After the Civil War, Dan Morgan headed west to carve out a frontier living. In Wyoming, Morgan finds a beautiful stretch of wilderness and starts building a home. After clearing land, planting potatoes and constructing a small cottage, Morgan bought horses and livestock. After settling in, two gunmen step onto his property and shoot him. The men burn the cabin and steal his animals.
Shocked by the heinous events, Morgan is left with nothing and forced to walk through the wilderness. He had previously stumbled on an old wagon road and a widowed woman named Cora. At that time, Cora explained that her husband had been killed and that she had no place else to go. She defiantly declined Morgan's help and settled in to wait for help by her wagon. Unarmed, with no supplies or horse, Morgan makes his way back to Cora's wagon to ask for assistance.
Morgan and Cora make a deal. She will provide him everything she has...but herself. In exchange for the horse, wagon, supplies, and valuable gun, the two will form a business partnership. She will help Morgan rebuild in exchange for 50% of the farm's eventual profits. Between a rock and a hard place, Morgan accepts the deal. After the two rebuild the cabin and begin to settle in, the riders come after Morgan again. This time, Morgan and Cora flee to Wyoming City as their cabin and supplies burn again.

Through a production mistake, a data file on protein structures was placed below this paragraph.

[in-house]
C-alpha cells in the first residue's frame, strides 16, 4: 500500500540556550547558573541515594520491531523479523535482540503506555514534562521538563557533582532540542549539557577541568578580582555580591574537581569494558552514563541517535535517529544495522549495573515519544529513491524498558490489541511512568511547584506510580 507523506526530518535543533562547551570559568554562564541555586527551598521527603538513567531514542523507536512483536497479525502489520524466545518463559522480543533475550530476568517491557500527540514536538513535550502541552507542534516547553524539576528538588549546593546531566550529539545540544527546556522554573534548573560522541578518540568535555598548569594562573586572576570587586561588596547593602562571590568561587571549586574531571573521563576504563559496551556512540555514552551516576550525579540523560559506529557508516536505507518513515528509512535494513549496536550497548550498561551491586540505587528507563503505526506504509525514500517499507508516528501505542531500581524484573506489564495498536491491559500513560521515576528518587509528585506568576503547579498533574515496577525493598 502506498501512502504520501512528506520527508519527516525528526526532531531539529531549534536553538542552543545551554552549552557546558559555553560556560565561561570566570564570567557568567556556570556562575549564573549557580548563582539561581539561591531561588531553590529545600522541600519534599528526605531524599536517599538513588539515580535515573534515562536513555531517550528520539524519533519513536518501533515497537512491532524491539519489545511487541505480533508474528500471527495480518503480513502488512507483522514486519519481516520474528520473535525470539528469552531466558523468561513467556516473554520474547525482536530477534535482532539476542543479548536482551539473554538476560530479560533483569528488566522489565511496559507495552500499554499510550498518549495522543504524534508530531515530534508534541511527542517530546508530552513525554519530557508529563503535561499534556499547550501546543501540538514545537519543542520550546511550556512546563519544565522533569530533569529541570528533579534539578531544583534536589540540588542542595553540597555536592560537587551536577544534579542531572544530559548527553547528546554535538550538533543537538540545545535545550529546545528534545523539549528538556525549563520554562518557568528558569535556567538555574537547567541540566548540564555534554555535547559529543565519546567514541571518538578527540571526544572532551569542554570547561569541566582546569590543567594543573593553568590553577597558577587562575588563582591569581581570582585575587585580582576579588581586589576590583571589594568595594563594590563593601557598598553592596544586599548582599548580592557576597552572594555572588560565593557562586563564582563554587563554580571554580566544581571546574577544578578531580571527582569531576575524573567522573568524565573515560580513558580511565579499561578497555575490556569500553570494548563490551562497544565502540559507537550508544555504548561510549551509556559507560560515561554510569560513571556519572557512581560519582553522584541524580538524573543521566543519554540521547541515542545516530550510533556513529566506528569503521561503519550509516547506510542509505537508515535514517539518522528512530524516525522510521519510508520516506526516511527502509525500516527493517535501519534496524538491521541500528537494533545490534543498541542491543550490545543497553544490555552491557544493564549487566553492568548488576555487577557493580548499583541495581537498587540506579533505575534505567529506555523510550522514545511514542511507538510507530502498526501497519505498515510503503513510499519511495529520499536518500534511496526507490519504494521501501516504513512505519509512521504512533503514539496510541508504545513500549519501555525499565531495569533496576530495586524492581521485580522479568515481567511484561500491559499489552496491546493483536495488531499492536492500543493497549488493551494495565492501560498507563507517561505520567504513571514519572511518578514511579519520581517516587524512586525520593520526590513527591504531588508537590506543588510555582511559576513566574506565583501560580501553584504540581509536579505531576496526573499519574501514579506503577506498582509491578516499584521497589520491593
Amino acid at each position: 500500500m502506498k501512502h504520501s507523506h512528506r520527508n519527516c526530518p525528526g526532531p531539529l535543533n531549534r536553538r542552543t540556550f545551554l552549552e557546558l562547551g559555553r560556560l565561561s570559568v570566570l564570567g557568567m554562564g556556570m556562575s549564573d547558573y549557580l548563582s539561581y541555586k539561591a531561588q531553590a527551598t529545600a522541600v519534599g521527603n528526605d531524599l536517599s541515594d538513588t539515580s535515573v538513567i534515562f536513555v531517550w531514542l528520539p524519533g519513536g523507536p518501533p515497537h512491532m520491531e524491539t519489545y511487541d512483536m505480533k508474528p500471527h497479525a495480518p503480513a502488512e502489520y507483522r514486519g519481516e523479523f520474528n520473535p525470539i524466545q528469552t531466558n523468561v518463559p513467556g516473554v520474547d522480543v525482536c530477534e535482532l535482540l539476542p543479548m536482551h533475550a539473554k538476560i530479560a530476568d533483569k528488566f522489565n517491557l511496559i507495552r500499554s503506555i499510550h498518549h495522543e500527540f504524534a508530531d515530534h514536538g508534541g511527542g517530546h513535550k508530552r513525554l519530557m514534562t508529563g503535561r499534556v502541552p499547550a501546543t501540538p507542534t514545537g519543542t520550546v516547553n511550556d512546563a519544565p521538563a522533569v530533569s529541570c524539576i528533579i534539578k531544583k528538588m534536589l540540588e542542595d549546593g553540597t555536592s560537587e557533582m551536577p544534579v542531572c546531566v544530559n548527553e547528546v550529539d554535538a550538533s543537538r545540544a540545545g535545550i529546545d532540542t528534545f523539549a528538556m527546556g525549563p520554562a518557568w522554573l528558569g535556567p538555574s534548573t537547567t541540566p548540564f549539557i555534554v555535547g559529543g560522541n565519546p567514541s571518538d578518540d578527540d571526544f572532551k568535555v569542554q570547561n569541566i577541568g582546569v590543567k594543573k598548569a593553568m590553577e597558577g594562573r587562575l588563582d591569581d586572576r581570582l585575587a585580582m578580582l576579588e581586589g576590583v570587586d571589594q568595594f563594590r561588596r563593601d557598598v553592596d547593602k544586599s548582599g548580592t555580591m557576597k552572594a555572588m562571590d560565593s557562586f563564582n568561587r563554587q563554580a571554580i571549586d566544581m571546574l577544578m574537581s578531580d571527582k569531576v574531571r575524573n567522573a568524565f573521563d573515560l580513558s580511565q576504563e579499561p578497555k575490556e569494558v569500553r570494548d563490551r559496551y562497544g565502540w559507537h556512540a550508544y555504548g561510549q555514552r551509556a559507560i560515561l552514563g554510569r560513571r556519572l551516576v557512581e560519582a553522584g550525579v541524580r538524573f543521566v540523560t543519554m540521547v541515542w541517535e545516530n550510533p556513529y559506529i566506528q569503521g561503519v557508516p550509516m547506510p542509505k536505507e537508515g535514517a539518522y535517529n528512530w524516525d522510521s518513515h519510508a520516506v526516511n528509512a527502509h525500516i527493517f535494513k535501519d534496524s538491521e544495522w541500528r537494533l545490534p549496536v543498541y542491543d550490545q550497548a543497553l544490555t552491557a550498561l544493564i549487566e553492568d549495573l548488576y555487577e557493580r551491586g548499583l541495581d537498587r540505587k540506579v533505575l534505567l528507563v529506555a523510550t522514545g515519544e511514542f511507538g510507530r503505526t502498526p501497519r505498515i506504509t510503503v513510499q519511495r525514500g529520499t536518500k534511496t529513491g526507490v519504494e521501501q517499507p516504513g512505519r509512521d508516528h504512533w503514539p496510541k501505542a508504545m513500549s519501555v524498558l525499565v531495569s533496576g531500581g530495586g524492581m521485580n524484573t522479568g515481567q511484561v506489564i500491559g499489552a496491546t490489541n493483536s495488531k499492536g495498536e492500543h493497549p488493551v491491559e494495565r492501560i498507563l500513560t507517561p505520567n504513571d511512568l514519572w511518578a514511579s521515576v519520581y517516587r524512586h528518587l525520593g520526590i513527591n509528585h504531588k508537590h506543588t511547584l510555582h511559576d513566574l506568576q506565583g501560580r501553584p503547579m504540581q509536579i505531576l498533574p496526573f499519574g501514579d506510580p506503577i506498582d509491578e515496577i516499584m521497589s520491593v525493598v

Ketchum is a fantastic storyteller and I was glued to the action and propulsive plot. Morgan's desperation to make a living in a rugged wilderness is admirable. When he finds that a land baron named Gilby is cheating potential landowners, the book's second half ratchets up the gunfire and intensity.
Perhaps the most intriguing portion of Ketchum's presentation is the role Cora plays. Unlike Louis L'Amour, Ketchum places more responsibility and value on his female characters. Instead of the traditional hero coming to the aid of the widowed woman, Ketchum spins the narrative. Cora and Ketchum don't immediately have a romantic relationship (if ever), but instead are relying on each other as 50/50 business partners. Cora is iron-willed, independent to a fault, and a tremendous fighter. In the mid-20th century, western authors didn't place a strong emphasis on female characters. I really liked Ketchum's "against the grain" direction.
Overall, Wyoming is a fantastic western chock-full of violence, action, mystery, and a unique character development. It also questions the protagonist - is he vengeful or self-righteous? While not as crafty, I think Ketchum is comparable to Arnold Hano. The two authors have a more abstract presentation of the traditional western formula.
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